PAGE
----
Updated: Feb 10
So, what do we make of this saying? What does it say to you?
To me, “be still as a mountain” means that our postures are so well grounded, so rooted, that we “feel” as solid as a mountain. The mountain is rooted deep in the earth as it reaches the sky; it is incredibly stable as it expands to cover a vast area. The mountain does not have to do anything - it just is. The mountain does not think about what to make for dinner, or what the boss said, or where we have to be by noon tomorrow. The mountain lets go of everything as it settles into the ground. Like an unmovable mountain, we settle into our posture so that we can be pushed from any direction and it does not affect our balance or stance.
Imagine a mountain standing tall in a flat plane. From its heights it can scan the surroundings for miles and into the horizon. When you are the mountain, your awareness and your energy extend far beyond you and into the horizon. These are not just pretty words! When you practice, imagine your hands and feet can reach as far as your imagination can go.
Let’s take a concrete example. Someone is pushing on your arm and you ward them off. Put your mind on where they are touching you and feel the power that you use to ward them off. Now do the same and this time project your energy as far as you can as if you see the horizon from the top of the mountain. Notice the change in power.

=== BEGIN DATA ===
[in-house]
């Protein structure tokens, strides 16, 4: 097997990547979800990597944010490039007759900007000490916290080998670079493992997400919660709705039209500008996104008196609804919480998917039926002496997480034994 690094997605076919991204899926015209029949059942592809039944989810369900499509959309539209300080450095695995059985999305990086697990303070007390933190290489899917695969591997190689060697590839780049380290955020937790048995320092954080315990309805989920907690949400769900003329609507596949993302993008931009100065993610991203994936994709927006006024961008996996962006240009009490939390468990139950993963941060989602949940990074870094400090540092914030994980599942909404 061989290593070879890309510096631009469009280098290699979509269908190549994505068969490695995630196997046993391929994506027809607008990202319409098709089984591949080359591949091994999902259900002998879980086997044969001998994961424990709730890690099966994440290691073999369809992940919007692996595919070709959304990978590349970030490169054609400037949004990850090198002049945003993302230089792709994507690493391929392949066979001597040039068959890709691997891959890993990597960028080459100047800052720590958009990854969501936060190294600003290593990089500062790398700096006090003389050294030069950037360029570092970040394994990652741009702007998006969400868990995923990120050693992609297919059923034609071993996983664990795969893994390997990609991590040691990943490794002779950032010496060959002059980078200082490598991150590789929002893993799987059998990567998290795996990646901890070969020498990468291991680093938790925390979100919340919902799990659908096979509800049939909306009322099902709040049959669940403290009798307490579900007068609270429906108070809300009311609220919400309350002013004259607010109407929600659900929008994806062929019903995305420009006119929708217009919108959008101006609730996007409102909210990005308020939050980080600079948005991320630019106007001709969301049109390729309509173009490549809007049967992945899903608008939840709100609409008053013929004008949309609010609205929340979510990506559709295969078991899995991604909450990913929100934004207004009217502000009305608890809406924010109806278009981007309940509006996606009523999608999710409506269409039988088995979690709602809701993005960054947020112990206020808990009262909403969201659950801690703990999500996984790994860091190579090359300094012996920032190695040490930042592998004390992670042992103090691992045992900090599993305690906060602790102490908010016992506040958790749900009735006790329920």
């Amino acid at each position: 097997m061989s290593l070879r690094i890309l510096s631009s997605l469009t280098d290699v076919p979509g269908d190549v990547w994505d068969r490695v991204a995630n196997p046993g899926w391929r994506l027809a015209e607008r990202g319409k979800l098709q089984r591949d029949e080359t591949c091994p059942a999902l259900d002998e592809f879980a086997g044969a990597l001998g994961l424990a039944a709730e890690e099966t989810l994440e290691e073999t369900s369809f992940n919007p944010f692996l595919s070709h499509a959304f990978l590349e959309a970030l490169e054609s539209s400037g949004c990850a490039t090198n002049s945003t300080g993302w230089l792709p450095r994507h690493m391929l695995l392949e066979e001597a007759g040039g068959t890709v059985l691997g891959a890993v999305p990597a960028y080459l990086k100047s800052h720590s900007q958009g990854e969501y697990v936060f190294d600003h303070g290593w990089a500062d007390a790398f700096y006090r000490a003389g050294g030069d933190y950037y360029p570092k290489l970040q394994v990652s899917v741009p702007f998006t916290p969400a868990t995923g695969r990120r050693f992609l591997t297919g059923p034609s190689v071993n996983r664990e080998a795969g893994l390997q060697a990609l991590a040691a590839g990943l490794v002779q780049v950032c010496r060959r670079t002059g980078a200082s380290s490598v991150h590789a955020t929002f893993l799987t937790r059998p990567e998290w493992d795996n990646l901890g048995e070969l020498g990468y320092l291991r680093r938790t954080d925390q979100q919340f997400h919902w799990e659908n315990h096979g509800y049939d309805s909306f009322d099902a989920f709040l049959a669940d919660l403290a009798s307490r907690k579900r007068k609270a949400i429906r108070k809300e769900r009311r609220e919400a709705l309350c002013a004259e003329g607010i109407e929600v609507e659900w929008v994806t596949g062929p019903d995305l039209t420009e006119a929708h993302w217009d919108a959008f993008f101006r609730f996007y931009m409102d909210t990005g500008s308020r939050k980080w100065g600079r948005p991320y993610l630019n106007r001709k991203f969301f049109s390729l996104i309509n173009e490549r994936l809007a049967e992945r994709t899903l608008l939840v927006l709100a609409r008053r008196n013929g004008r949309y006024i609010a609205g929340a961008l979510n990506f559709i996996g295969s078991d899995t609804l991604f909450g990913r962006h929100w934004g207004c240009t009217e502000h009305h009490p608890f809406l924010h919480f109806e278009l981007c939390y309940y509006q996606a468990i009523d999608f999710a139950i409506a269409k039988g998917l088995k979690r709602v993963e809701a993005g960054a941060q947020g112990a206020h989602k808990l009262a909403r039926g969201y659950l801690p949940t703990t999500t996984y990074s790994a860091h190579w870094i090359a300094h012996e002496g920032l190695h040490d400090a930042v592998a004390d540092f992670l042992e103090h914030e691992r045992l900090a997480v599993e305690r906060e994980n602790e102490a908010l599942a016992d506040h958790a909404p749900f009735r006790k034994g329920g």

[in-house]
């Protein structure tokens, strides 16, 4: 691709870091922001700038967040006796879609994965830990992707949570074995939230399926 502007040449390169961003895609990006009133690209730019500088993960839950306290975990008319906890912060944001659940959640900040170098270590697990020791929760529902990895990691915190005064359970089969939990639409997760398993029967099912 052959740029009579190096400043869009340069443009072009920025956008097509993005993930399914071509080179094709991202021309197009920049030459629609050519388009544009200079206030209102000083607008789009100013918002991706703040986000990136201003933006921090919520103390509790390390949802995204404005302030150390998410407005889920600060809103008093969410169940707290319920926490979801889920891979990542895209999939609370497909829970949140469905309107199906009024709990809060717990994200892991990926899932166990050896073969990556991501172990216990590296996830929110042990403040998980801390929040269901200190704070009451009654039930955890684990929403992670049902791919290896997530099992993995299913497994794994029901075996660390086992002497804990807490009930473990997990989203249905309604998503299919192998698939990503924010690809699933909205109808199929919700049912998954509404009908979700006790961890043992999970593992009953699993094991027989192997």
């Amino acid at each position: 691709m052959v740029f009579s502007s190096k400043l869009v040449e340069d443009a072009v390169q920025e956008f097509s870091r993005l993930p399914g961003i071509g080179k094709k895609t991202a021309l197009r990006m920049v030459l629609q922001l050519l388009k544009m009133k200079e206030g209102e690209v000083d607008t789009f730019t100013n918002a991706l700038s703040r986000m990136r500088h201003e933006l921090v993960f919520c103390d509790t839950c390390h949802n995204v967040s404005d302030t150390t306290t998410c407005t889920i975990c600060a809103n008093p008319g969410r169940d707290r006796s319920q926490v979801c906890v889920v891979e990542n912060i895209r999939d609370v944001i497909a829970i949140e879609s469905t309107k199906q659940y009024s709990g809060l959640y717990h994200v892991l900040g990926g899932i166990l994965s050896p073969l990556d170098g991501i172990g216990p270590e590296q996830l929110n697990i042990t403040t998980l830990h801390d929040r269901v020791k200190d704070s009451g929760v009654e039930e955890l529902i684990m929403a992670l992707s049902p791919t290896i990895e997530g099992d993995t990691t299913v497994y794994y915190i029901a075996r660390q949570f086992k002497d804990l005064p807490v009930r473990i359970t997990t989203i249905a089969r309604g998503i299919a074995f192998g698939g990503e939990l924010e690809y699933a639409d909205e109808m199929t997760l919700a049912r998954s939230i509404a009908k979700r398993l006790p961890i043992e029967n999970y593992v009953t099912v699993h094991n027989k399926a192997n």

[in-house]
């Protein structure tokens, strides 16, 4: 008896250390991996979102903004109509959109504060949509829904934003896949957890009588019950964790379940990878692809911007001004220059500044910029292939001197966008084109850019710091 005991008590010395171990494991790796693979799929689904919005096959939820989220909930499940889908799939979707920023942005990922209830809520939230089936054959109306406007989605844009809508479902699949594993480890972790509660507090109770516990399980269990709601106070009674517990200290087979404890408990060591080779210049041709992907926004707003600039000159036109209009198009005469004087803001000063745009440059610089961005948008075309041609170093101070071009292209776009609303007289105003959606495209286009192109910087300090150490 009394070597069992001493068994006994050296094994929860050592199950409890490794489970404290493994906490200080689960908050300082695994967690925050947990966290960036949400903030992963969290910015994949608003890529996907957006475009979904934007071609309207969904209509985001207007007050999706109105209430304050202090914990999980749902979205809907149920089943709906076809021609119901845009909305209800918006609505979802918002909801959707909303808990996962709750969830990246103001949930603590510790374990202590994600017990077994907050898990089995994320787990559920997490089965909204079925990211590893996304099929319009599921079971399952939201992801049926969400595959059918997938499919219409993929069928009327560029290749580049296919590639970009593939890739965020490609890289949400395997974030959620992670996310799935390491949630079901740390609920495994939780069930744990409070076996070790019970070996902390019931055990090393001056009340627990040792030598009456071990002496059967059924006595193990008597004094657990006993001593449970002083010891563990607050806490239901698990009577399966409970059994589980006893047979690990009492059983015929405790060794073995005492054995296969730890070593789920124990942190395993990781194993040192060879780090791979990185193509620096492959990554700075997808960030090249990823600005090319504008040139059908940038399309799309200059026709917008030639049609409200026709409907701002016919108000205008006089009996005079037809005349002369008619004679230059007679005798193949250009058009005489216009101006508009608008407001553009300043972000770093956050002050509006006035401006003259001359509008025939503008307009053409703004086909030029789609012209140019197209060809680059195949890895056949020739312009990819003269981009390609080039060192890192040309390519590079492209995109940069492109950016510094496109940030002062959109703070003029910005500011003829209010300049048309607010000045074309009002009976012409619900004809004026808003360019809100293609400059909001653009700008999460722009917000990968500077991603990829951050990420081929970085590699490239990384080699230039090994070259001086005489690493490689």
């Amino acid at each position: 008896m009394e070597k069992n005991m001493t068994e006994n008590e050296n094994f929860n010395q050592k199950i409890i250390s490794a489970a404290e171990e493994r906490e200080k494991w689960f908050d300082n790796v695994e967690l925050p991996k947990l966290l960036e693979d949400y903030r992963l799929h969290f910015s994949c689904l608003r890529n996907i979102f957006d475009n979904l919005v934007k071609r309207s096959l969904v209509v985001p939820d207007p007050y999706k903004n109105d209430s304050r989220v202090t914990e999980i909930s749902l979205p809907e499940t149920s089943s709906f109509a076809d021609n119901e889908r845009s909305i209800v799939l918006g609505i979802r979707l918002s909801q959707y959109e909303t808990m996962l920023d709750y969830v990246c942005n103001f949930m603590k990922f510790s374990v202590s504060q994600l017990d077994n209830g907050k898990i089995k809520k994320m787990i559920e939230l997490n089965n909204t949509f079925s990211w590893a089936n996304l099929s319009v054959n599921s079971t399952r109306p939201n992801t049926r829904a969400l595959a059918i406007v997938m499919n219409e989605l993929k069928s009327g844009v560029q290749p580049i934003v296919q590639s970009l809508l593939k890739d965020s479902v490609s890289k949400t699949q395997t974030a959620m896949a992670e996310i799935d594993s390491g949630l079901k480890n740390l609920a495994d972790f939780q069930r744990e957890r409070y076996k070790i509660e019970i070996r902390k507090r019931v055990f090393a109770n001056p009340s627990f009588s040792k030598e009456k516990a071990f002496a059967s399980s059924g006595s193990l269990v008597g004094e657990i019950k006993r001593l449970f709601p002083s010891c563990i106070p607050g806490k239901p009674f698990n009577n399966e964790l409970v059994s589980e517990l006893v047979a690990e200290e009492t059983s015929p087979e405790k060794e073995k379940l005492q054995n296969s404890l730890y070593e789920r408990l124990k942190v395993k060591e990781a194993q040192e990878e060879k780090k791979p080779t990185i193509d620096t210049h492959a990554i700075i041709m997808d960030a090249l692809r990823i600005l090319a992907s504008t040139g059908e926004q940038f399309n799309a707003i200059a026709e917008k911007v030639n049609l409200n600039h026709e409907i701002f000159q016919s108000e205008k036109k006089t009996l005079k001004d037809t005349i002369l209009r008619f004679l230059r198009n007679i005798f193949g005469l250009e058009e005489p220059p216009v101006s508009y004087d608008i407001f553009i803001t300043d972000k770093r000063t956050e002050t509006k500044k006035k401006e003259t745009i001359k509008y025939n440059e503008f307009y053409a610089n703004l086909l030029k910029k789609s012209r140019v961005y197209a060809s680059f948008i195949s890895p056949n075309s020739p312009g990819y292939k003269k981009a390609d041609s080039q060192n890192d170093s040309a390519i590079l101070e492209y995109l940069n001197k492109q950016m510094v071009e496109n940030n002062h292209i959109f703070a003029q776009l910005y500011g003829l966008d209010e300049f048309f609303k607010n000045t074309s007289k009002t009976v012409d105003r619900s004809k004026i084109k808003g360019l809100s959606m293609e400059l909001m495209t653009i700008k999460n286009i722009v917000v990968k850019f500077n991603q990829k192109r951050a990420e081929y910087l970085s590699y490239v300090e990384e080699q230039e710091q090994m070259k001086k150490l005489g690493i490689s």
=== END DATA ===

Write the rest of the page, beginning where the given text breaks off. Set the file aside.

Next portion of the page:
Now, do it again, but this time pay attention to what you feel inside. You’ll notice that the more you can expand your energy, the more your internal state changes. The mountain is still, but in Tai Chi we move. Are these not contradictory states? They are not. The meaning is that inside you are still, quiet, peaceful, relaxed, rooted and expanded. On the outside you are moving from posture to posture. People watching you remark on how calm and peaceful you look.
That is “being still as a mountain.”
You can email me at firstname.lastname@example.org or find me on FaceBook as Joe Eber